Small Changes for Future Success
Over the past few weeks, I’ve had multiple ancillary conversations with friends about time and how we use it. The first was on a walk from my hotel to the convention center during Tableau Conference. A friend and I were discussing the new Screen Time feature in iOS 12.0 that tracks and conveniently displays how much time the user has spent on his or her iPhone. He mentioned that the results and insights were both shocking and slightly depressing at the same time. Fortunately, he’d used that data to make some changes in his life, and was happy with the results to date. After making a mental note that I probably needed to review my usage too, I filed the conversation away.
Then earlier this week, I was talking with a colleague about how I work in Tableau during the workday, then go home and after my kids are in bed, end up playing in Tableau in the evenings. In between letting me know that I was a bit crazy and maybe needed a hobby, he lamented that he didn’t have the time to spend playing in the tool like I did. I let it go in that conversation, but some of his comments stuck with me.
Maybe I shouldn’t have used the word “play.” Or perhaps I should have qualified that I only view it as “playing” in the tool because I am working with the data that I want to work with, creating the visualization types that I want to create and enjoying the process to a point that calling it working or learning does it a disservice. Additionally, I probably should have explained how I’m not “spending” this time, but instead “investing” it.
First, a bit of background. Most evenings, after the kids are in bed, my wife and I settle into the living room and turn on the TV. In between or during shows, we talk and enjoy spending time with each other. We’re both multitasking to some degree, alternating our attention between one another and whatever show happens to be on. I thought back to a couple years ago, and remembered how my wife and I would spend this time balancing TV, conversation and using our iPads. Thinking about the Screen Time feature, I’m really glad it wasn’t around back then.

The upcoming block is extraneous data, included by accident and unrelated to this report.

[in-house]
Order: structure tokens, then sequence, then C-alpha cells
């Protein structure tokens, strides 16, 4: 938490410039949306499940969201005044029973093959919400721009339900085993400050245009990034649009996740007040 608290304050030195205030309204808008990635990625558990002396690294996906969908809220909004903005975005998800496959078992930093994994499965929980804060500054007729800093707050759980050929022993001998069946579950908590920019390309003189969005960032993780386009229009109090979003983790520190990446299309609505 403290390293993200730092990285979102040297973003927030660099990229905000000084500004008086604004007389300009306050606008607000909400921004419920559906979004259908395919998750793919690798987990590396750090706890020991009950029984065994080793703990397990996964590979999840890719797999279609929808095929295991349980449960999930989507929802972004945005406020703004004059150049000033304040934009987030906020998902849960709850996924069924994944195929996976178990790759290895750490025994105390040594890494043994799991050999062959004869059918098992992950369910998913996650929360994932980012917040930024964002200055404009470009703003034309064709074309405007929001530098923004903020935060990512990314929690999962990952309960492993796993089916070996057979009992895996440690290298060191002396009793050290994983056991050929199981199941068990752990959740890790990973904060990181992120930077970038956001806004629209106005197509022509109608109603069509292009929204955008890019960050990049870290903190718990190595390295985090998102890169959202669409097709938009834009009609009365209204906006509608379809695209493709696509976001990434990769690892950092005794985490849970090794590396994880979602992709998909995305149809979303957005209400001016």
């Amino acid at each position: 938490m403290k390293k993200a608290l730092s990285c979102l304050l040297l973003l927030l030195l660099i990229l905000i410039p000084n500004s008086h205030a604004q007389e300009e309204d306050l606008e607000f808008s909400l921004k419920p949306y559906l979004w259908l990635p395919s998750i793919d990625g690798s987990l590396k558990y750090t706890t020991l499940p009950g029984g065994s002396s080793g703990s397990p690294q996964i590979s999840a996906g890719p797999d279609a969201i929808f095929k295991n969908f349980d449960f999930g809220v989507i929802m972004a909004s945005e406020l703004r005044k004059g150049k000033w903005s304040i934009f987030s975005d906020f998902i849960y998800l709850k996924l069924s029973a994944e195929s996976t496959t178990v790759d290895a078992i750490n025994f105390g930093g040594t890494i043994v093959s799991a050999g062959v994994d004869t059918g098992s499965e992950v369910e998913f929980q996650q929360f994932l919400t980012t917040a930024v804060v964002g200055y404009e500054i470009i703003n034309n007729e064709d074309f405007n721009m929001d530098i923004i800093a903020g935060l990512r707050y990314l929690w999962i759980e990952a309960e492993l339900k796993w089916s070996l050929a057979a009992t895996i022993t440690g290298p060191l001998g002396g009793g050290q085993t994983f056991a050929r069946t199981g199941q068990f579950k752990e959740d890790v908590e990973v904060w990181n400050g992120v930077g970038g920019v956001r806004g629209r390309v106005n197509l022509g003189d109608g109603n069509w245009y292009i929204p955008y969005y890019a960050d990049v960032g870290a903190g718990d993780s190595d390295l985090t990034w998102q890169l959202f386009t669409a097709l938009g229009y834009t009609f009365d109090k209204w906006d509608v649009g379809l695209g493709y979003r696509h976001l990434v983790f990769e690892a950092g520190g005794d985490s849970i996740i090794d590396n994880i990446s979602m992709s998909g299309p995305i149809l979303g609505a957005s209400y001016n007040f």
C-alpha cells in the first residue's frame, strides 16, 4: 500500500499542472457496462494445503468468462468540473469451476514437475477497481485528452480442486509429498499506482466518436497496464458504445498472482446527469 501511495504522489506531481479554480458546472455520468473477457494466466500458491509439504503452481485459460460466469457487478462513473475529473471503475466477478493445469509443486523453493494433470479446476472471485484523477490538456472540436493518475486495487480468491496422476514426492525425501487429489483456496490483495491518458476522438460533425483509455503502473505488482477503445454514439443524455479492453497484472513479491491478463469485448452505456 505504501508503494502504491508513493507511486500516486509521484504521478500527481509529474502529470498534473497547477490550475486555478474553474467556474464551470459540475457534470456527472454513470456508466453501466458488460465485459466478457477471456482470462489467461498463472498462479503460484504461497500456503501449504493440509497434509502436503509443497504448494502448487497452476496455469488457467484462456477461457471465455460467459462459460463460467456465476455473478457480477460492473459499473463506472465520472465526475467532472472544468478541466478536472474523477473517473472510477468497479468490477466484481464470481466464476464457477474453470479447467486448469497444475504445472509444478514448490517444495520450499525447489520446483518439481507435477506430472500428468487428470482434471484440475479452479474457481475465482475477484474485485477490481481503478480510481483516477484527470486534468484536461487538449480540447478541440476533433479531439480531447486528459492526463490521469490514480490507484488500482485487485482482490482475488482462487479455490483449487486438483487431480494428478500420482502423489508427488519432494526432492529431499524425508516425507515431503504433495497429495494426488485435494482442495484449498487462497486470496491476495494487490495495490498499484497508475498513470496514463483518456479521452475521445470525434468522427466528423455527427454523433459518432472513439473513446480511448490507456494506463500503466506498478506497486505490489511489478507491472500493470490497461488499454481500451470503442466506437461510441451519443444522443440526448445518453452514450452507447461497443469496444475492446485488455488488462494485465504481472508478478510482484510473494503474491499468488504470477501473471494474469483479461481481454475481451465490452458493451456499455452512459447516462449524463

Over the past year or so, I’ve added my laptop to the routine, shifting my focus between our conversation and whatever project I’m working on in Tableau, typically with less attention paid to the TV. Without compromising my relationships, or disrupting my typical routine, I’ve been able to find time that I can use to polish my skills all while enjoying the work. For quite some time, I’ve thought of this as an investment of my time. While sometimes I waste a bit of time chasing a dataset or viz that doesn’t work out, I’m constantly learning and developing my skills regardless of the outcome. These are the same skills that make me marketable either to my current employer or down the road in my professional future.
The key here, at least for me, is that the changes have been small – I’ve not found a magical 25th hour in the day, I’m not losing sleep, and I’m not sacrificing important activities or relationships. I’ve simply reprioritized my free time, and am now investing it instead of spending it. I’ve made small changes to my daily routine to take the steps to do what I think is necessary to set myself up for long term success. Similar to any investment, my returns may vary, but mostly I’m playing the long game.
While shooting for the long game, there are some short term gains that I’ve seen. The time and effort that I put in on a regular basis has shown demonstrable benefit; I am able to leverage the skills that I’ve developed while learning, and I think that there is a huge positive in challenging yourself to think creatively. With regards to the long term benefit, only time will tell what opportunities I can make for myself, but long term investments have historically been pretty solid.
How about you – do you spend or invest your time? Could you make some minor changes to your routine that could put you on the path to bigger and brighter things?